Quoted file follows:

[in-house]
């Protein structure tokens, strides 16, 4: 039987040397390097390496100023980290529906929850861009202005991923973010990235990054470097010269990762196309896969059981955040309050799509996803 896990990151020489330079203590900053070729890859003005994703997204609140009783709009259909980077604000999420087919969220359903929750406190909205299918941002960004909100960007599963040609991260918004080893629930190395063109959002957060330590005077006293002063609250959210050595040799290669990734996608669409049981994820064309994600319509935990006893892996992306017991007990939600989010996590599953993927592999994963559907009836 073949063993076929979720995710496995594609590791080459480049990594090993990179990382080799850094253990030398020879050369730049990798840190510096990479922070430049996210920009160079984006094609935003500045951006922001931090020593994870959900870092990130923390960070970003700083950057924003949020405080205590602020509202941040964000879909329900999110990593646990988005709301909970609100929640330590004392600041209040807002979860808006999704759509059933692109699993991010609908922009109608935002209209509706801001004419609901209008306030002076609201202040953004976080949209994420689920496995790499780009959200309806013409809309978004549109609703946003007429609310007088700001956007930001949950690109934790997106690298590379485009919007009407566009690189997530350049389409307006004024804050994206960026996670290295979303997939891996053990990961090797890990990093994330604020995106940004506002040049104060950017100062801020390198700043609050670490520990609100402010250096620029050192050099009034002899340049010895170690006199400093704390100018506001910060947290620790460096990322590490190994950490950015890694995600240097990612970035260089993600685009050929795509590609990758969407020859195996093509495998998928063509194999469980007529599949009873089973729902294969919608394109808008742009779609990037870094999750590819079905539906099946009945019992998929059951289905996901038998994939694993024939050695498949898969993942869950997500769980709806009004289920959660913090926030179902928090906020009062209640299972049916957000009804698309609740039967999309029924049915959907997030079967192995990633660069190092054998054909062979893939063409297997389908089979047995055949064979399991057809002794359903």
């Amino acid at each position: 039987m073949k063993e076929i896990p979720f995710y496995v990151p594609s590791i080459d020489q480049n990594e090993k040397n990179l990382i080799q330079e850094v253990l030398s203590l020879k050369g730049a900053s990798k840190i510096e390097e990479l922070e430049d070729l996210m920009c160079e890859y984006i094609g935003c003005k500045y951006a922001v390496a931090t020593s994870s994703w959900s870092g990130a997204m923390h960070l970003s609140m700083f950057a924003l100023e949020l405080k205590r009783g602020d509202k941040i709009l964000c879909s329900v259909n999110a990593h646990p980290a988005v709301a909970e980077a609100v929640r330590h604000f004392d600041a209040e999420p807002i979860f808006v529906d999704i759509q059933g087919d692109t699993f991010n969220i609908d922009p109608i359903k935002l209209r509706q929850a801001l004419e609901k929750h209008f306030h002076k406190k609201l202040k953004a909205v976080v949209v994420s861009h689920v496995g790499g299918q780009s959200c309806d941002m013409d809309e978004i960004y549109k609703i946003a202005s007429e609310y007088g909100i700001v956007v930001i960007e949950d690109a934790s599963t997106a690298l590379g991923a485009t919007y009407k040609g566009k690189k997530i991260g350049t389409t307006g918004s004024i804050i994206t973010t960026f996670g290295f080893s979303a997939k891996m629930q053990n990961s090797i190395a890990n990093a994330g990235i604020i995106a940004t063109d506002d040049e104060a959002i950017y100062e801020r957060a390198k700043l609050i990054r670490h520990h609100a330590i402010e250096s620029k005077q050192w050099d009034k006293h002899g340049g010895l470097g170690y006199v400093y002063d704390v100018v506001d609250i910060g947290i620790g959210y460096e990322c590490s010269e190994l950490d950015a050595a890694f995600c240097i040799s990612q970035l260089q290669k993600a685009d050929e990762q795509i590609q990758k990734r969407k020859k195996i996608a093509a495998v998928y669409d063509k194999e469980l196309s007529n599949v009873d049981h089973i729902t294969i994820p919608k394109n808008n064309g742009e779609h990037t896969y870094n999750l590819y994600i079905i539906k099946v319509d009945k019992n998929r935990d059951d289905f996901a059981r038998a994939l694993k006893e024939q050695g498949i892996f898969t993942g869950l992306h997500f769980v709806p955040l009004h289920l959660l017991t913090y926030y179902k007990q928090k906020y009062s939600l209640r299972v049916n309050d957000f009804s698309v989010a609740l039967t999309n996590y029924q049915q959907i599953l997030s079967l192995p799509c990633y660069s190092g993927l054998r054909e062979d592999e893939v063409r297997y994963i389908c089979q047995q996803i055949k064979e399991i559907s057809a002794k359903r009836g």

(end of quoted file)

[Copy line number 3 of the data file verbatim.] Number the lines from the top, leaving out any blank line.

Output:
């Amino acid at each position: 039987m073949k063993e076929i896990p979720f995710y496995v990151p594609s590791i080459d020489q480049n990594e090993k040397n990179l990382i080799q330079e850094v253990l030398s203590l020879k050369g730049a900053s990798k840190i510096e390097e990479l922070e430049d070729l996210m920009c160079e890859y984006i094609g935003c003005k500045y951006a922001v390496a931090t020593s994870s994703w959900s870092g990130a997204m923390h960070l970003s609140m700083f950057a924003l100023e949020l405080k205590r009783g602020d509202k941040i709009l964000c879909s329900v259909n999110a990593h646990p980290a988005v709301a909970e980077a609100v929640r330590h604000f004392d600041a209040e999420p807002i979860f808006v529906d999704i759509q059933g087919d692109t699993f991010n969220i609908d922009p109608i359903k935002l209209r509706q929850a801001l004419e609901k929750h209008f306030h002076k406190k609201l202040k953004a909205v976080v949209v994420s861009h689920v496995g790499g299918q780009s959200c309806d941002m013409d809309e978004i960004y549109k609703i946003a202005s007429e609310y007088g909100i700001v956007v930001i960007e949950d690109a934790s599963t997106a690298l590379g991923a485009t919007y009407k040609g566009k690189k997530i991260g350049t389409t307006g918004s004024i804050i994206t973010t960026f996670g290295f080893s979303a997939k891996m629930q053990n990961s090797i190395a890990n990093a994330g990235i604020i995106a940004t063109d506002d040049e104060a959002i950017y100062e801020r957060a390198k700043l609050i990054r670490h520990h609100a330590i402010e250096s620029k005077q050192w050099d009034k006293h002899g340049g010895l470097g170690y006199v400093y002063d704390v100018v506001d609250i910060g947290i620790g959210y460096e990322c590490s010269e190994l950490d950015a050595a890694f995600c240097i040799s990612q970035l260089q290669k993600a685009d050929e990762q795509i590609q990758k990734r969407k020859k195996i996608a093509a495998v998928y669409d063509k194999e469980l196309s007529n599949v009873d049981h089973i729902t294969i994820p919608k394109n808008n064309g742009e779609h990037t896969y870094n999750l590819y994600i079905i539906k099946v319509d009945k019992n998929r935990d059951d289905f996901a059981r038998a994939l694993k006893e024939q050695g498949i892996f898969t993942g869950l992306h997500f769980v709806p955040l009004h289920l959660l017991t913090y926030y179902k007990q928090k906020y009062s939600l209640r299972v049916n309050d957000f009804s698309v989010a609740l039967t999309n996590y029924q049915q959907i599953l997030s079967l192995p799509c990633y660069s190092g993927l054998r054909e062979d592999e893939v063409r297997y994963i389908c089979q047995q996803i055949k064979e399991i559907s057809a002794k359903r009836g």